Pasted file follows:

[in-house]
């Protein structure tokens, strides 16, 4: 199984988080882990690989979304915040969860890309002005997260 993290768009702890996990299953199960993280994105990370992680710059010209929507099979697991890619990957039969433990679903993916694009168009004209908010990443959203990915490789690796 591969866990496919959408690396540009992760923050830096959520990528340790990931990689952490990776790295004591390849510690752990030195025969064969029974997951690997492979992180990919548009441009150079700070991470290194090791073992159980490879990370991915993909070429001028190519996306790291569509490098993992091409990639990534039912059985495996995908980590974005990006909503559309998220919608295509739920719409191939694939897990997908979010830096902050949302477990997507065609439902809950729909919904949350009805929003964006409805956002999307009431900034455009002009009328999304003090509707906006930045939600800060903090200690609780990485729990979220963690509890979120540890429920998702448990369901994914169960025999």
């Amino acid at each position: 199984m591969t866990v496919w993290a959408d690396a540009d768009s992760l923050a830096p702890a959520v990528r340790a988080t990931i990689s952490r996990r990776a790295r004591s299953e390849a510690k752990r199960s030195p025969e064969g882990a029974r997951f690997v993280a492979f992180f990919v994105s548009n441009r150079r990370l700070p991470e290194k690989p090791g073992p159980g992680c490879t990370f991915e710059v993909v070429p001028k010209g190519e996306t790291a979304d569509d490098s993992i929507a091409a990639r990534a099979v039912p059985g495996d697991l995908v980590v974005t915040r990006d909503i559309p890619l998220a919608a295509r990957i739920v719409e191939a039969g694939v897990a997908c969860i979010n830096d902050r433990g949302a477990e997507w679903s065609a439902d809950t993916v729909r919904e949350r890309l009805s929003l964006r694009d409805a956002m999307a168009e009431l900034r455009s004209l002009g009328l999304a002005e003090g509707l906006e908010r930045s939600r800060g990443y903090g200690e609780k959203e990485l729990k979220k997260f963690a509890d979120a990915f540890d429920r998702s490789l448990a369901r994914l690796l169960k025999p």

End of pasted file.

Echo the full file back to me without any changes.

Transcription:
[in-house]
């Protein structure tokens, strides 16, 4: 199984988080882990690989979304915040969860890309002005997260 993290768009702890996990299953199960993280994105990370992680710059010209929507099979697991890619990957039969433990679903993916694009168009004209908010990443959203990915490789690796 591969866990496919959408690396540009992760923050830096959520990528340790990931990689952490990776790295004591390849510690752990030195025969064969029974997951690997492979992180990919548009441009150079700070991470290194090791073992159980490879990370991915993909070429001028190519996306790291569509490098993992091409990639990534039912059985495996995908980590974005990006909503559309998220919608295509739920719409191939694939897990997908979010830096902050949302477990997507065609439902809950729909919904949350009805929003964006409805956002999307009431900034455009002009009328999304003090509707906006930045939600800060903090200690609780990485729990979220963690509890979120540890429920998702448990369901994914169960025999």
């Amino acid at each position: 199984m591969t866990v496919w993290a959408d690396a540009d768009s992760l923050a830096p702890a959520v990528r340790a988080t990931i990689s952490r996990r990776a790295r004591s299953e390849a510690k752990r199960s030195p025969e064969g882990a029974r997951f690997v993280a492979f992180f990919v994105s548009n441009r150079r990370l700070p991470e290194k690989p090791g073992p159980g992680c490879t990370f991915e710059v993909v070429p001028k010209g190519e996306t790291a979304d569509d490098s993992i929507a091409a990639r990534a099979v039912p059985g495996d697991l995908v980590v974005t915040r990006d909503i559309p890619l998220a919608a295509r990957i739920v719409e191939a039969g694939v897990a997908c969860i979010n830096d902050r433990g949302a477990e997507w679903s065609a439902d809950t993916v729909r919904e949350r890309l009805s929003l964006r694009d409805a956002m999307a168009e009431l900034r455009s004209l002009g009328l999304a002005e003090g509707l906006e908010r930045s939600r800060g990443y903090g200690e609780k959203e990485l729990k979220k997260f963690a509890d979120a990915f540890d429920r998702s490789l448990a369901r994914l690796l169960k025999p």